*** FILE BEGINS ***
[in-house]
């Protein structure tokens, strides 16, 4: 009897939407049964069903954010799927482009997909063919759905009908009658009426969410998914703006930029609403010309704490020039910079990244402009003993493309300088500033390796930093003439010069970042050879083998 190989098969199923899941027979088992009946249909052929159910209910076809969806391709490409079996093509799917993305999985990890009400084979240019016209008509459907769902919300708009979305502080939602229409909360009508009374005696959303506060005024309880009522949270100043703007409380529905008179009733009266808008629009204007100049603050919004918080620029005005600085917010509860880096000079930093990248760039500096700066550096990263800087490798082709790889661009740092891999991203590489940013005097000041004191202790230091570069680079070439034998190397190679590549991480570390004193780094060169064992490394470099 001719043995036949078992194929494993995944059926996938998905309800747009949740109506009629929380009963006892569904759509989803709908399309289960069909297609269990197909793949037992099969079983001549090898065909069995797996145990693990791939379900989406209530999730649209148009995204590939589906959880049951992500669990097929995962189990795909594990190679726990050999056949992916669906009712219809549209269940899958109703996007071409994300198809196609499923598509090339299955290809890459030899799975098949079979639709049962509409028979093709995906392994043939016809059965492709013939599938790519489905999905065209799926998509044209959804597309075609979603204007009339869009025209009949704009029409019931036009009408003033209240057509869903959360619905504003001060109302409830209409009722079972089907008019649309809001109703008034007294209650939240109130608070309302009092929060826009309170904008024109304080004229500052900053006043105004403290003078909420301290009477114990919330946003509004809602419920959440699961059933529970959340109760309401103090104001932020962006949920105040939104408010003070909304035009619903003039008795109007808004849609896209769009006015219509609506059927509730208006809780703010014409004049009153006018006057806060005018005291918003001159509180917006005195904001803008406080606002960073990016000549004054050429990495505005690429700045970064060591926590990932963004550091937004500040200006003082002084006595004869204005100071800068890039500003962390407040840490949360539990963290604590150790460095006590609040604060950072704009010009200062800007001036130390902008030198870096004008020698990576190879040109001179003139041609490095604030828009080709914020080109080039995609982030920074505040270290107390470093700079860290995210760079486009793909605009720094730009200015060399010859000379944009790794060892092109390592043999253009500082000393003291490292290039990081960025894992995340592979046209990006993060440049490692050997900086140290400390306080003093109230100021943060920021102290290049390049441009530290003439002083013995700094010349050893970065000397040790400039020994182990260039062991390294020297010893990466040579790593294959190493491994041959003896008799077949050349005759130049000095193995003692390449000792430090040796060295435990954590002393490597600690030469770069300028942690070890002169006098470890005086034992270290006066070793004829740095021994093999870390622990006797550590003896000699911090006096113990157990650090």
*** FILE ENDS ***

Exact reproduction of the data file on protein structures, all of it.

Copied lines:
[in-house]
């Protein structure tokens, strides 16, 4: 009897939407049964069903954010799927482009997909063919759905009908009658009426969410998914703006930029609403010309704490020039910079990244402009003993493309300088500033390796930093003439010069970042050879083998 190989098969199923899941027979088992009946249909052929159910209910076809969806391709490409079996093509799917993305999985990890009400084979240019016209008509459907769902919300708009979305502080939602229409909360009508009374005696959303506060005024309880009522949270100043703007409380529905008179009733009266808008629009204007100049603050919004918080620029005005600085917010509860880096000079930093990248760039500096700066550096990263800087490798082709790889661009740092891999991203590489940013005097000041004191202790230091570069680079070439034998190397190679590549991480570390004193780094060169064992490394470099 001719043995036949078992194929494993995944059926996938998905309800747009949740109506009629929380009963006892569904759509989803709908399309289960069909297609269990197909793949037992099969079983001549090898065909069995797996145990693990791939379900989406209530999730649209148009995204590939589906959880049951992500669990097929995962189990795909594990190679726990050999056949992916669906009712219809549209269940899958109703996007071409994300198809196609499923598509090339299955290809890459030899799975098949079979639709049962509409028979093709995906392994043939016809059965492709013939599938790519489905999905065209799926998509044209959804597309075609979603204007009339869009025209009949704009029409019931036009009408003033209240057509869903959360619905504003001060109302409830209409009722079972089907008019649309809001109703008034007294209650939240109130608070309302009092929060826009309170904008024109304080004229500052900053006043105004403290003078909420301290009477114990919330946003509004809602419920959440699961059933529970959340109760309401103090104001932020962006949920105040939104408010003070909304035009619903003039008795109007808004849609896209769009006015219509609506059927509730208006809780703010014409004049009153006018006057806060005018005291918003001159509180917006005195904001803008406080606002960073990016000549004054050429990495505005690429700045970064060591926590990932963004550091937004500040200006003082002084006595004869204005100071800068890039500003962390407040840490949360539990963290604590150790460095006590609040604060950072704009010009200062800007001036130390902008030198870096004008020698990576190879040109001179003139041609490095604030828009080709914020080109080039995609982030920074505040270290107390470093700079860290995210760079486009793909605009720094730009200015060399010859000379944009790794060892092109390592043999253009500082000393003291490292290039990081960025894992995340592979046209990006993060440049490692050997900086140290400390306080003093109230100021943060920021102290290049390049441009530290003439002083013995700094010349050893970065000397040790400039020994182990260039062991390294020297010893990466040579790593294959190493491994041959003896008799077949050349005759130049000095193995003692390449000792430090040796060295435990954590002393490597600690030469770069300028942690070890002169006098470890005086034992270290006066070793004829740095021994093999870390622990006797550590003896000699911090006096113990157990650090």